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The Good Shepherd

June 7th, 2016

I am the good shepherd. The good shepherd lays down his life for the sheep. (John 10:11)

Christ is describing himself. No one can fulfill this role completely other than him. He is the shepherd and overseer of our souls (1 Peter 2:25). He is the head of the church (Eph 1:22). He is the sacrificial lamb who is able to take away the sins of the world (John 1:29). He laid down his life for the sheep on the cross of Calvary, but this was no accidental death. It was planned and purposd before the creation of the world. Christ left heaven out of his love for us that he might save us (Phil. 2:6-8).

Yet it is also an ideal, the only standard, for those who would serve as pastors. “Pastor” means shepherd, and whoever would take on the title “pastor” of a Christian church must follow the example of Jesus and lay down his life daily for the sake of the sheep entrusted into his spiritual care.

He lays down his life through prayer and the study of the Word of God. Samuel said, “Far be it from me that I should sin against the LORD by ceasing to pray for you, and I will instruct you in the good and the right way” (1 Samuel 12:23). The apostles who served as the pastors of the church in Jerusalem said, “we will devote ourselves to prayer and to the ministry of the word” (Acts 6:4). These two matters go hand in hand - prayer must be grounded in the Word of God, and the study of the Word of God must be grounded in prayer. And both of these are at their finest when they are done in a certain earthly context.

When prayer and the study of God’s Word are disconnected from any earthly reality, any real needs of people’s lives, they do not rise to their highest potential. A medical cure must have a disease to treat. Medical research must also be directed to address the treatment and cure of disease. And the study of the Word of God and prayer are also at their finest when they seek to address the needs of human faces and lives and seek to answer real questions that are asked in today’s world.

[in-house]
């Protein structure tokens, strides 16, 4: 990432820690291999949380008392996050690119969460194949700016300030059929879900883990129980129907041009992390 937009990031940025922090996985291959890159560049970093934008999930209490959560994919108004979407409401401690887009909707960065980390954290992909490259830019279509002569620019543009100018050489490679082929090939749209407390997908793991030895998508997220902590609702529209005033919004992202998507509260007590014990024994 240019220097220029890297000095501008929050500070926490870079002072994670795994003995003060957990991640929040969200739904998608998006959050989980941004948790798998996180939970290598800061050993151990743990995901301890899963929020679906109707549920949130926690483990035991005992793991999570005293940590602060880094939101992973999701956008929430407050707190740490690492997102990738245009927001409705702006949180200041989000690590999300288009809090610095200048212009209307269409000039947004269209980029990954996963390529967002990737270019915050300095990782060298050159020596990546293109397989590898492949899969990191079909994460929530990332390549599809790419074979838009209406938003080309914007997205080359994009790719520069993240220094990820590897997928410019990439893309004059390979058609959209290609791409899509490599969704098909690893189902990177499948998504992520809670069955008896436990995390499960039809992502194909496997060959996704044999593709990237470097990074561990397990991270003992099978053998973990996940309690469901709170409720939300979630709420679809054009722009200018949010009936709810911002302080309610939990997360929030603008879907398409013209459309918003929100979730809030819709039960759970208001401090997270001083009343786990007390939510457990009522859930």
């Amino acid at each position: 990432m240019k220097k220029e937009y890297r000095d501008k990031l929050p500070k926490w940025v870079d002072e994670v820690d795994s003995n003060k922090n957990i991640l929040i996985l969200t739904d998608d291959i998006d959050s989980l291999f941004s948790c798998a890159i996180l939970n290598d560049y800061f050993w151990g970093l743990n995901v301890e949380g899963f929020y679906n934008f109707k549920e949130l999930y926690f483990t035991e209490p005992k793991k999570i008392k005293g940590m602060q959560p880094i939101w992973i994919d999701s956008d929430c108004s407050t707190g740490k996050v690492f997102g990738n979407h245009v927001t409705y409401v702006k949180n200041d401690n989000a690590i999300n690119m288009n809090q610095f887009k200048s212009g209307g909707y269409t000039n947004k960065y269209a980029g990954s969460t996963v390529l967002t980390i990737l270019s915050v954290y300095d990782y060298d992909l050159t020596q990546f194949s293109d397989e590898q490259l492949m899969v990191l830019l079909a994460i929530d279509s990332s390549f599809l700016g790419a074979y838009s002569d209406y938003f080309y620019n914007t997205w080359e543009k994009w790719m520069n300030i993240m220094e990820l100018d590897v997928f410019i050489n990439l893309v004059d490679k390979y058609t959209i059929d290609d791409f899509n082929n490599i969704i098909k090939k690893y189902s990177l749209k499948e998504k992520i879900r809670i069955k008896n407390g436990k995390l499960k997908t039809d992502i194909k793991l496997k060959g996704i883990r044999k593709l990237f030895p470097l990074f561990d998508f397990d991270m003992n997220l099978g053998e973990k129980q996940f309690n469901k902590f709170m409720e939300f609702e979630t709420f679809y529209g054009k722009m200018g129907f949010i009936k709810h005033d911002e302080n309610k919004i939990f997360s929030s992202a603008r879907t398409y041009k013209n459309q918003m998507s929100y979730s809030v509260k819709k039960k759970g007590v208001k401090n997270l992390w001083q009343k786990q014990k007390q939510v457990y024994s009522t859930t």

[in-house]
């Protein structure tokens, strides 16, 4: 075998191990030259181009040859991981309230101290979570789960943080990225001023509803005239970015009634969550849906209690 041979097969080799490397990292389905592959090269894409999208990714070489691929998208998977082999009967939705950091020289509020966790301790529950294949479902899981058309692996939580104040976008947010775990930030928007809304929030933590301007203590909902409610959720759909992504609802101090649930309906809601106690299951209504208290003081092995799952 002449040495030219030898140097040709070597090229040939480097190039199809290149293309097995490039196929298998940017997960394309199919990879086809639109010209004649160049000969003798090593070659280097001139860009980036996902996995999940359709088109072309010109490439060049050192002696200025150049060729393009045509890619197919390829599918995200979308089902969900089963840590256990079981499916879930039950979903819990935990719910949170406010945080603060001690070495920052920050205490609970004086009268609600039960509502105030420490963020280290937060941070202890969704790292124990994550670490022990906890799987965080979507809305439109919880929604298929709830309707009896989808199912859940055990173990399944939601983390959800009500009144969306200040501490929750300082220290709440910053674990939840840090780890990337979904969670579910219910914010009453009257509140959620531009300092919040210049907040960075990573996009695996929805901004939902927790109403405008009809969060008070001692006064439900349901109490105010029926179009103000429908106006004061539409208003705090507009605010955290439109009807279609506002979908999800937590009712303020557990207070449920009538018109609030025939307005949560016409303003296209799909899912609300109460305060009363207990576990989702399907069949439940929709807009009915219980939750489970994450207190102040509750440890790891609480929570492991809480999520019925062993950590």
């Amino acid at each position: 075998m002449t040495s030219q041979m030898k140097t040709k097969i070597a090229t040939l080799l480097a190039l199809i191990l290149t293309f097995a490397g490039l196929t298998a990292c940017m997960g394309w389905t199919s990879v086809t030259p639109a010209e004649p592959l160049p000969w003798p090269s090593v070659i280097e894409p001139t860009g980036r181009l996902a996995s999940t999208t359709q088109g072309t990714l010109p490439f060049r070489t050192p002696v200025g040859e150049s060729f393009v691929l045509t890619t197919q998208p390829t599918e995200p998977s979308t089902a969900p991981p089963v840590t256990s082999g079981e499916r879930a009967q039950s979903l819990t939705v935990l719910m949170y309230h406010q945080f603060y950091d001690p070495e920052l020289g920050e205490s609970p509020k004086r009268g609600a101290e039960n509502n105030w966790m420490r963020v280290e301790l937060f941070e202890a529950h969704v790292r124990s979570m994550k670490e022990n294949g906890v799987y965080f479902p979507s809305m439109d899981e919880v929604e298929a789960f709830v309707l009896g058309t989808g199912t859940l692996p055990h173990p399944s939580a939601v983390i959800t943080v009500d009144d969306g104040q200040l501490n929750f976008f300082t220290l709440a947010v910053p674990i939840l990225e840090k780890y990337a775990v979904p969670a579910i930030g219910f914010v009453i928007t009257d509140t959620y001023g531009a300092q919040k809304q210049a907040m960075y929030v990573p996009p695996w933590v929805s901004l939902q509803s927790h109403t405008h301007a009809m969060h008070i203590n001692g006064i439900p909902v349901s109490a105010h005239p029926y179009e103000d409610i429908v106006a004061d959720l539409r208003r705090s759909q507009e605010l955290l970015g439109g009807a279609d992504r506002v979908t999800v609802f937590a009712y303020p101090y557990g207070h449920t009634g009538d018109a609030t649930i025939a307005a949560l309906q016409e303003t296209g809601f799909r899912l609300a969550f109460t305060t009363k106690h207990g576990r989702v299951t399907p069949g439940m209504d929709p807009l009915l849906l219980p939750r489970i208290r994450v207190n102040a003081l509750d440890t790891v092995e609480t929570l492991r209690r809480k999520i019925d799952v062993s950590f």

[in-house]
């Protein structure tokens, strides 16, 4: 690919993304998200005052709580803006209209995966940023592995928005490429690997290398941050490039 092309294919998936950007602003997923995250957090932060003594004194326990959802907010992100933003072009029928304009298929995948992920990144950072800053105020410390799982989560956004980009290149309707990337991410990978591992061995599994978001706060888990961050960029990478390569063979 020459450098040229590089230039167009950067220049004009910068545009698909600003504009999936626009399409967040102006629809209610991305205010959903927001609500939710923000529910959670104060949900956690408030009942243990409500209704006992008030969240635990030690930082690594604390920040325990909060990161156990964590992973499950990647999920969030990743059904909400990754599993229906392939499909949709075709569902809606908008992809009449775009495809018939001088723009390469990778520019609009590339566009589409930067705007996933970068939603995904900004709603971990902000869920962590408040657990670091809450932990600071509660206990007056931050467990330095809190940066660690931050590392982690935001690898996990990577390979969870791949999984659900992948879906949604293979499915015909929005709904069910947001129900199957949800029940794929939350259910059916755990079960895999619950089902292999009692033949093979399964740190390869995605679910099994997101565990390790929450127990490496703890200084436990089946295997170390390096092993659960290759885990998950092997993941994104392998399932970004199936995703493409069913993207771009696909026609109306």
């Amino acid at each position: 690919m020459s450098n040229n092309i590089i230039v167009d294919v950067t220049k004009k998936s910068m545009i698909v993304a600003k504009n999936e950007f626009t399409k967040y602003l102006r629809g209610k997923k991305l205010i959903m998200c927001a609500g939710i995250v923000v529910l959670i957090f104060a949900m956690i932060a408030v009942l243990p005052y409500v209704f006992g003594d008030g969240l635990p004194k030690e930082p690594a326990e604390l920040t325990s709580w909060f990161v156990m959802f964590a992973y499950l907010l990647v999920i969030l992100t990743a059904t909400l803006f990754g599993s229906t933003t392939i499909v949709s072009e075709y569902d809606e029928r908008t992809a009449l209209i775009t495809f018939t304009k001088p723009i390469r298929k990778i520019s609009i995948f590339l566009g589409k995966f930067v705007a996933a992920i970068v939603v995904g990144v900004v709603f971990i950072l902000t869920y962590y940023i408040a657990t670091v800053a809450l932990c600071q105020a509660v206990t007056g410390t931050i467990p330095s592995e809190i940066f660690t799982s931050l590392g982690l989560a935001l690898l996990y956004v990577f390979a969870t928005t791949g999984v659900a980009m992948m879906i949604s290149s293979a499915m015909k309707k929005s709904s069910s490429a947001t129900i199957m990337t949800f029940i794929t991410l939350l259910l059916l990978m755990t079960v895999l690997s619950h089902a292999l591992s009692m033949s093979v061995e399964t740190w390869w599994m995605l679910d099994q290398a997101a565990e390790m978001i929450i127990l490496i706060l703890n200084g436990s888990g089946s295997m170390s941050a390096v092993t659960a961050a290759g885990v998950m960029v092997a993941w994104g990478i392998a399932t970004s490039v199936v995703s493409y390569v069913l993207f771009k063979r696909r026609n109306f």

This is the first and most important work of the pastor, for people in this world need to hear the Word of God. Today, 2,000 years after the birth of Christ, the sermon remains the most important tool in the hands of God to bring people to salvation and to spiritual maturity. The pastor should pray much and study much and seek to feed the people the truth of the Word of God. He must lay down his life daily in the study of the Word, in keeping himself up to date about trends and current issues and the concerns on people’s hearts. He must also know his own people and the struggles and challenges they face.

He lays down his life in counsel and advisement. A pastor must also encourage people and advise them. He lays down his life in the study of knowing how better to do this. Prayer also plays a big part in this role for he often finds himself dealing with situations where only the comfort, power, and grace of God can bring relief and deliverance to situations. He must not just be available. He must also be worth being available, be of such a spiritual life, of such a level of spiritual maturity, and knowledgeable about life and circumstances that he is able to help - as God enables him.

Into every situation he must be Christ and not himself - whether it is comfort, forgiveness, instruction, rebuke, resolution of conflict, or the help for the healing of souls.